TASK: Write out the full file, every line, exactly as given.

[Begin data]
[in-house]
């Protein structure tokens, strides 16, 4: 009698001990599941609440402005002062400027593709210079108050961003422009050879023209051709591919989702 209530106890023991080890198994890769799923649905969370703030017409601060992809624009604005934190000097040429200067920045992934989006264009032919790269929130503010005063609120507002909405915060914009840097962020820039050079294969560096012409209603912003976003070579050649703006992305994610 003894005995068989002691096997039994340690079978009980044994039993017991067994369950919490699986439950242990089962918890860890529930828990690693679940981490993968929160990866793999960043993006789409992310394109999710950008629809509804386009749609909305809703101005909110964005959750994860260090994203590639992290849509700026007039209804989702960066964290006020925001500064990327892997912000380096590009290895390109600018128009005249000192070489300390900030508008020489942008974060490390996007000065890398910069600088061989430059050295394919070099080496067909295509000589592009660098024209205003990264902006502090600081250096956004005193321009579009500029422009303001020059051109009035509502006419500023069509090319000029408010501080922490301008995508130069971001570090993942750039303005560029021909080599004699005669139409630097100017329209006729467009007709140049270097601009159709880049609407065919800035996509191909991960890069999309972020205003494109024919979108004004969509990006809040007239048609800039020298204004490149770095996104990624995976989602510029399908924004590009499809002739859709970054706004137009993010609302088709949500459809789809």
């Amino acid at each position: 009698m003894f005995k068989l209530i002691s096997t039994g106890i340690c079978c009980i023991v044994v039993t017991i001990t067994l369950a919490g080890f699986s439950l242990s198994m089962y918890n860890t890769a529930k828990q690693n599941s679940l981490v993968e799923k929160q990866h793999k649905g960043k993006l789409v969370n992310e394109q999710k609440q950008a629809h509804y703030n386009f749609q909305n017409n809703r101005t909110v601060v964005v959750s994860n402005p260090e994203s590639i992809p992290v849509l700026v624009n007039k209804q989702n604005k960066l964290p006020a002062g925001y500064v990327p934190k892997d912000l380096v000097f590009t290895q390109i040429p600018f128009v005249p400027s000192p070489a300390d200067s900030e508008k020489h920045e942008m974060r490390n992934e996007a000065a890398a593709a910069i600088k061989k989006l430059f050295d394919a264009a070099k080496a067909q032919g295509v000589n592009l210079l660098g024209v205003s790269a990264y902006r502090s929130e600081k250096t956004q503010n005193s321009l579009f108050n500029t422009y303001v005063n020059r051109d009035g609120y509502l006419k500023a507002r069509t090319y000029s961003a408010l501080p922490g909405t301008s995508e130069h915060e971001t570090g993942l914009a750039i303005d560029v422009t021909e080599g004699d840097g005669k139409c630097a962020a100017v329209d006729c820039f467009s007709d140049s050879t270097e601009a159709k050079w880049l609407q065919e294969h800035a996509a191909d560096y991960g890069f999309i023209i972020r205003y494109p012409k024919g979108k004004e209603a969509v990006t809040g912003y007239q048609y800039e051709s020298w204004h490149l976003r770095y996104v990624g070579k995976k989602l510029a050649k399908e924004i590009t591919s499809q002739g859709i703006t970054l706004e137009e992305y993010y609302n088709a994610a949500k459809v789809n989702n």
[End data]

[in-house]
């Protein structure tokens, strides 16, 4: 009698001990599941609440402005002062400027593709210079108050961003422009050879023209051709591919989702 209530106890023991080890198994890769799923649905969370703030017409601060992809624009604005934190000097040429200067920045992934989006264009032919790269929130503010005063609120507002909405915060914009840097962020820039050079294969560096012409209603912003976003070579050649703006992305994610 003894005995068989002691096997039994340690079978009980044994039993017991067994369950919490699986439950242990089962918890860890529930828990690693679940981490993968929160990866793999960043993006789409992310394109999710950008629809509804386009749609909305809703101005909110964005959750994860260090994203590639992290849509700026007039209804989702960066964290006020925001500064990327892997912000380096590009290895390109600018128009005249000192070489300390900030508008020489942008974060490390996007000065890398910069600088061989430059050295394919070099080496067909295509000589592009660098024209205003990264902006502090600081250096956004005193321009579009500029422009303001020059051109009035509502006419500023069509090319000029408010501080922490301008995508130069971001570090993942750039303005560029021909080599004699005669139409630097100017329209006729467009007709140049270097601009159709880049609407065919800035996509191909991960890069999309972020205003494109024919979108004004969509990006809040007239048609800039020298204004490149770095996104990624995976989602510029399908924004590009499809002739859709970054706004137009993010609302088709949500459809789809």
């Amino acid at each position: 009698m003894f005995k068989l209530i002691s096997t039994g106890i340690c079978c009980i023991v044994v039993t017991i001990t067994l369950a919490g080890f699986s439950l242990s198994m089962y918890n860890t890769a529930k828990q690693n599941s679940l981490v993968e799923k929160q990866h793999k649905g960043k993006l789409v969370n992310e394109q999710k609440q950008a629809h509804y703030n386009f749609q909305n017409n809703r101005t909110v601060v964005v959750s994860n402005p260090e994203s590639i992809p992290v849509l700026v624009n007039k209804q989702n604005k960066l964290p006020a002062g925001y500064v990327p934190k892997d912000l380096v000097f590009t290895q390109i040429p600018f128009v005249p400027s000192p070489a300390d200067s900030e508008k020489h920045e942008m974060r490390n992934e996007a000065a890398a593709a910069i600088k061989k989006l430059f050295d394919a264009a070099k080496a067909q032919g295509v000589n592009l210079l660098g024209v205003s790269a990264y902006r502090s929130e600081k250096t956004q503010n005193s321009l579009f108050n500029t422009y303001v005063n020059r051109d009035g609120y509502l006419k500023a507002r069509t090319y000029s961003a408010l501080p922490g909405t301008s995508e130069h915060e971001t570090g993942l914009a750039i303005d560029v422009t021909e080599g004699d840097g005669k139409c630097a962020a100017v329209d006729c820039f467009s007709d140049s050879t270097e601009a159709k050079w880049l609407q065919e294969h800035a996509a191909d560096y991960g890069f999309i023209i972020r205003y494109p012409k024919g979108k004004e209603a969509v990006t809040g912003y007239q048609y800039e051709s020298w204004h490149l976003r770095y996104v990624g070579k995976k989602l510029a050649k399908e924004i590009t591919s499809q002739g859709i703006t970054l706004e137009e992305y993010y609302n088709a994610a949500k459809v789809n989702n």